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commiserate

[kuh-miz-uh-reyt]
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verb (used with object), com·mis·er·at·ed, com·mis·er·at·ing.
  1. to feel or express sorrow or sympathy for; empathize with; pity.
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verb (used without object), com·mis·er·at·ed, com·mis·er·at·ing.
  1. to sympathize (usually followed by with): They commiserated with him over the loss of his job.
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Origin of commiserate

1585–95; < Latin commiserātus (past participle of commiserārī), equivalent to com- com- + miser pitiable (see misery) + -ātus -ate1
Related formscom·mis·er·a·ble, adjectivecom·mis·er·a·tion, nouncom·mis·er·a·tive, adjectivecom·mis·er·a·tive·ly, adverbcom·mis·er·a·tor, nounnon·com·mis·er·a·tion, nounnon·com·mis·er·a·tive, adjectivenon·com·mis·er·a·tive·ly, adverbun·com·mis·er·at·ed, adjectiveun·com·mis·er·at·ing, adjectiveun·com·mis·er·a·tive, adjectiveun·com·mis·er·a·tive·ly, adverb
Can be confusedcommensurate commiserate
Dictionary.com Unabridged Based on the Random House Unabridged Dictionary, © Random House, Inc. 2018

Related Words

pitysympathycondolencecompassion

Examples from the Web for commiseration

Historical Examples

  • His eyes were filled with commiseration for the poor animal.

    Astounding Stories of Super-Science April 1930

    Various

  • People expressed their commiseration for a woman married to that Jack-in-the-box.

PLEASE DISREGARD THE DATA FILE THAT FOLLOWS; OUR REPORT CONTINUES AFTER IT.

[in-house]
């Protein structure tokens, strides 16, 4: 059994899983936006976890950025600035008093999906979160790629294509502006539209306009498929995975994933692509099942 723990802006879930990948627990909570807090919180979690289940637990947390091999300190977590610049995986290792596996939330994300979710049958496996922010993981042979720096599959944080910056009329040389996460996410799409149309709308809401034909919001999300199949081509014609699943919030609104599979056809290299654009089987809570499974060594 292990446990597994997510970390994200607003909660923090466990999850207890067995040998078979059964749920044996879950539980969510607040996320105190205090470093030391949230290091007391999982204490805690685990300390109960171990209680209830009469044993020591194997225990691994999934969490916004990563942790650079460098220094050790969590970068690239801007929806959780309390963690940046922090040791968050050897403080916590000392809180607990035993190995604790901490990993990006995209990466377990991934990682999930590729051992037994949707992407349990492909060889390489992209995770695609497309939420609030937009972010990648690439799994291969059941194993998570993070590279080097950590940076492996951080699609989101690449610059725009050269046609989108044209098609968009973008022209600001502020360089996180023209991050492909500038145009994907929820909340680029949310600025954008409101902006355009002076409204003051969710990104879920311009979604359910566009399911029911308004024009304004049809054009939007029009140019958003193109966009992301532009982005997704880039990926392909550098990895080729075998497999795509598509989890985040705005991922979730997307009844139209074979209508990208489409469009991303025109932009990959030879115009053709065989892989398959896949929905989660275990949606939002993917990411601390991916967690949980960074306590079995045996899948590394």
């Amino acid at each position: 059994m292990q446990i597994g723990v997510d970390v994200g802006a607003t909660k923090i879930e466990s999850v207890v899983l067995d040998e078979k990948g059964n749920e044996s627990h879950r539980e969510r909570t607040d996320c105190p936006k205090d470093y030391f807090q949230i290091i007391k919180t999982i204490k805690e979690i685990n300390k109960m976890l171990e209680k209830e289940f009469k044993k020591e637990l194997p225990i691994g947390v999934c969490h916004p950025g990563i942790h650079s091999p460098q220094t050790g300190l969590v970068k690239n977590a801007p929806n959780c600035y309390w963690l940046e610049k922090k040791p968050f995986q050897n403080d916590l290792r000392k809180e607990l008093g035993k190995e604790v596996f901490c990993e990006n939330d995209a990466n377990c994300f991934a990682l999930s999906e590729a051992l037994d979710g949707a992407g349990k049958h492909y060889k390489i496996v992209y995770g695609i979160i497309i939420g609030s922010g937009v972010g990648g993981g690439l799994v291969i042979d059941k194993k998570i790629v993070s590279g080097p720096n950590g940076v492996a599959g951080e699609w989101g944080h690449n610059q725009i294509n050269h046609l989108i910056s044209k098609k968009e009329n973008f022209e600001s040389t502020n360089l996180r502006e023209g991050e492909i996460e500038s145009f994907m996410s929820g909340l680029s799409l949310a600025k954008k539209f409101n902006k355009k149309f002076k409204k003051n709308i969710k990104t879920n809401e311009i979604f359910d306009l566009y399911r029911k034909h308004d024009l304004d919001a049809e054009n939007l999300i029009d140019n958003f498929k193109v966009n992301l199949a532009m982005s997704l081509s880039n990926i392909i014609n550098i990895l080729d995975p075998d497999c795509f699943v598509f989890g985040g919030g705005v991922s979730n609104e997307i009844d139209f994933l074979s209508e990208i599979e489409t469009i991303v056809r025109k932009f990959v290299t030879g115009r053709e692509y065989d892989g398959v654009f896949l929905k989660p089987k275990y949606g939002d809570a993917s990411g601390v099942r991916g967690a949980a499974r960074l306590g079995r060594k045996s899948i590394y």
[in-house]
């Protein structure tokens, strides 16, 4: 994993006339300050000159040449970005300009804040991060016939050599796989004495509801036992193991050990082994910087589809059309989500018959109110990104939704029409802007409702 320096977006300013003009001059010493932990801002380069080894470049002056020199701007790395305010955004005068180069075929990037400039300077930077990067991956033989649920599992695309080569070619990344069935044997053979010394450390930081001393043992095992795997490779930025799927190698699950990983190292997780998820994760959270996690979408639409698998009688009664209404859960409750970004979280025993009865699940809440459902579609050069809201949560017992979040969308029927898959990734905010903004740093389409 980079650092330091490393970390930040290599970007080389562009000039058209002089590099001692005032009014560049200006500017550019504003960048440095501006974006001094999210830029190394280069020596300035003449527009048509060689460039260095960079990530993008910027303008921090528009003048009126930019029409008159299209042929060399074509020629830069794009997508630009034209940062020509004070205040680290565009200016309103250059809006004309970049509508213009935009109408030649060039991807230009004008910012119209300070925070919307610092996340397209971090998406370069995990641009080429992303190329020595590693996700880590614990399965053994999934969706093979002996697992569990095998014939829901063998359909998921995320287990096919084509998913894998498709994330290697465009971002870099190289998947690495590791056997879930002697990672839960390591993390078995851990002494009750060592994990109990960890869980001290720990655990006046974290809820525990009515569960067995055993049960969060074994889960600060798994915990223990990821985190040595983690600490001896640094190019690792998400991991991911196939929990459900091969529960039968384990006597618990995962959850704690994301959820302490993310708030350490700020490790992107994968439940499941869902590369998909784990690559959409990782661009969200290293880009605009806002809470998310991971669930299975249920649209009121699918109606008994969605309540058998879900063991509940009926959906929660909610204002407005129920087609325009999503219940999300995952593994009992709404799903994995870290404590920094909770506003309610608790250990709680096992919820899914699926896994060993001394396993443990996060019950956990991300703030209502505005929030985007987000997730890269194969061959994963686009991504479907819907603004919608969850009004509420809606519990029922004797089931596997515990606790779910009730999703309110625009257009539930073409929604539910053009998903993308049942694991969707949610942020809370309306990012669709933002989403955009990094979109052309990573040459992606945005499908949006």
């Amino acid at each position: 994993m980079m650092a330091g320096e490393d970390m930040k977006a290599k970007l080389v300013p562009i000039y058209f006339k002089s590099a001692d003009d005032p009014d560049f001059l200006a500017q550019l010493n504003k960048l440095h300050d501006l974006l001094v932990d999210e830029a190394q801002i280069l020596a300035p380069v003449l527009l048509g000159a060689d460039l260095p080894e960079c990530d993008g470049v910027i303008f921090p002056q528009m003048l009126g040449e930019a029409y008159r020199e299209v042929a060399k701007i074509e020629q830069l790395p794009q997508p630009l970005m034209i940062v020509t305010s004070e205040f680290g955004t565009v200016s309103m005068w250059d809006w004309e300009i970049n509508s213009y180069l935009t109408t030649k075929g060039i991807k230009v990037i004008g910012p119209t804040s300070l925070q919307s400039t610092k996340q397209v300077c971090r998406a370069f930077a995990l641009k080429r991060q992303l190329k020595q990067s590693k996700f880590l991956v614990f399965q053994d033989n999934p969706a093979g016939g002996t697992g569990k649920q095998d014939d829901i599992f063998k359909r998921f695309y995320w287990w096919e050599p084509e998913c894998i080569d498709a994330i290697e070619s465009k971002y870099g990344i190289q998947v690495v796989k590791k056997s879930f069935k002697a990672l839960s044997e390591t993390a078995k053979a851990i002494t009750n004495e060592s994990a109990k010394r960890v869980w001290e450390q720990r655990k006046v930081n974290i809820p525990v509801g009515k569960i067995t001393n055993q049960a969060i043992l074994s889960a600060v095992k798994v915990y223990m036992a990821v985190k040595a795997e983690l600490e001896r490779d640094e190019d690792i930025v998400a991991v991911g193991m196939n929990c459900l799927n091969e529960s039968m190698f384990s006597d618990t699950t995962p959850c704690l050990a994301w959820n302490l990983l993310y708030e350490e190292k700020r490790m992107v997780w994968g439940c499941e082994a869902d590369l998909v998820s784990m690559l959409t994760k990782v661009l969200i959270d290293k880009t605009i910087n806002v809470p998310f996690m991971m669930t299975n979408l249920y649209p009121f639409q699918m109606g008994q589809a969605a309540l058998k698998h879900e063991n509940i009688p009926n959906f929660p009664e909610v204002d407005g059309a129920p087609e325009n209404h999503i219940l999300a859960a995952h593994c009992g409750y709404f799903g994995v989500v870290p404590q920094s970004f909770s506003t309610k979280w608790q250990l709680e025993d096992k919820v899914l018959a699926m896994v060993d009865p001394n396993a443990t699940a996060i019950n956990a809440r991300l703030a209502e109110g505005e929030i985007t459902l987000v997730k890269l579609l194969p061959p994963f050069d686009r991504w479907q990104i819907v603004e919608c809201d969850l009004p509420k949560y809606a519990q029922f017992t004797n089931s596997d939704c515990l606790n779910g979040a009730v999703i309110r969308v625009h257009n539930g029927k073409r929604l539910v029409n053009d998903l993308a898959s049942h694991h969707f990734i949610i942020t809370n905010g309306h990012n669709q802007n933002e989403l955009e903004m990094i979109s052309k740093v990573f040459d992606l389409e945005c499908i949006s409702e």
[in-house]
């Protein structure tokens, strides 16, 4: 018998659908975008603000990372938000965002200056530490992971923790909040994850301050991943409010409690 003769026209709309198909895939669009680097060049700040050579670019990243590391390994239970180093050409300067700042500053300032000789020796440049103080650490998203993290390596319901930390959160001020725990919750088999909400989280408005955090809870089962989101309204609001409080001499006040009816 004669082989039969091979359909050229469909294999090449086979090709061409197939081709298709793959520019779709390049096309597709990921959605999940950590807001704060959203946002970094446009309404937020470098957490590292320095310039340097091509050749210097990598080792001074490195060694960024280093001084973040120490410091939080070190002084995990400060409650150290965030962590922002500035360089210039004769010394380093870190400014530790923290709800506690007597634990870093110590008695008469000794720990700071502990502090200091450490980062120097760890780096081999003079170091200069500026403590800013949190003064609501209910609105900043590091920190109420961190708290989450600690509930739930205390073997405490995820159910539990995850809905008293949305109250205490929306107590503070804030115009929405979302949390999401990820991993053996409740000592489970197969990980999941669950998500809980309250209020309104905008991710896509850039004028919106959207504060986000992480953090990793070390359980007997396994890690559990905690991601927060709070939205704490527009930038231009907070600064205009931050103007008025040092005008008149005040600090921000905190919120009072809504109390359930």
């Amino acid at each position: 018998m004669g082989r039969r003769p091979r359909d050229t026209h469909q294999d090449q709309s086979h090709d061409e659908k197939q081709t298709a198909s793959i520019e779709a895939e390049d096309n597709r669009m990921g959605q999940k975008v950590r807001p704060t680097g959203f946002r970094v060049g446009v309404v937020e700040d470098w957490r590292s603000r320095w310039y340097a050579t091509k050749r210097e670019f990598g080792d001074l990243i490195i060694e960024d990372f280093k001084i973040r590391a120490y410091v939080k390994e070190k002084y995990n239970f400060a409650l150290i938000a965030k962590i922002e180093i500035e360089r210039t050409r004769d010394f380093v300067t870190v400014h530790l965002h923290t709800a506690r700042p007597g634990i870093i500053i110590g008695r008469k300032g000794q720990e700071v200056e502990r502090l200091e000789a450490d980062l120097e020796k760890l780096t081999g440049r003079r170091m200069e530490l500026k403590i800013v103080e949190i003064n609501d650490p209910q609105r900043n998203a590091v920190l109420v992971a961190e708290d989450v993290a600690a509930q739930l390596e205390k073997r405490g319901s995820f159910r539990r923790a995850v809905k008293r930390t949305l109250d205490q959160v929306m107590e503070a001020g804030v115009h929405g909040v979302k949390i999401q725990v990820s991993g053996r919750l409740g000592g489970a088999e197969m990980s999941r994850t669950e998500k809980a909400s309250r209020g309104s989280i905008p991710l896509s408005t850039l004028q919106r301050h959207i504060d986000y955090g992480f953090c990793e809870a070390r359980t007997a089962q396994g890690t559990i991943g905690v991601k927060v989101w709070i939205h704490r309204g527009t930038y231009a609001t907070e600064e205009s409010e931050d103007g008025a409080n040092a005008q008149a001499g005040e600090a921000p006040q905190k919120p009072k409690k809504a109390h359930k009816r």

Amy Foster

    Joseph Conrad

  • He shrank from every excessive sentiment, and my commiseration was practically unbounded.

    A Set of Six

    Joseph Conrad

  • They looked at us with commiseration; one of them sweetly, the other with his owlish fixity.

    Romance

    Joseph Conrad and F.M. Hueffer

  • The cook eyed the captive with curiosity not unmixed with commiseration.


British Dictionary definitions for commiseration

commiserate

verb
  1. (when intr, usually foll by with) to feel or express sympathy or compassion (for)
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Derived Formscommiserable, adjectivecommiseration, nouncommiserative, adjectivecommiseratively, adverbcommiserator, noun

Word Origin

C17: from Latin commiserārī, from com- together + miserārī to bewail, pity, from miser wretched
Collins English Dictionary - Complete & Unabridged 2012 Digital Edition © William Collins Sons & Co. Ltd. 1979, 1986 © HarperCollins Publishers 1998, 2000, 2003, 2005, 2006, 2007, 2009, 2012

Word Origin and History for commiseration

n.

1580s, from Middle French commisération, from Latin commiserationem (nominative commiseratio) "act or fact of pitying," noun of action from past participle stem of commiserari "to pity," from com- intensive prefix (see com-) + miserari "bewail, lament," from miser "wretched" (see miser).

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commiserate

v.

c.1600, from Latin commiseratus, past participle of commiserari "to pity, bewail" (see commiseration). Related: Commiserated; commiserating. An Old English loan-translation of commiserate was efensargian.

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Online Etymology Dictionary, © 2010 Douglas Harper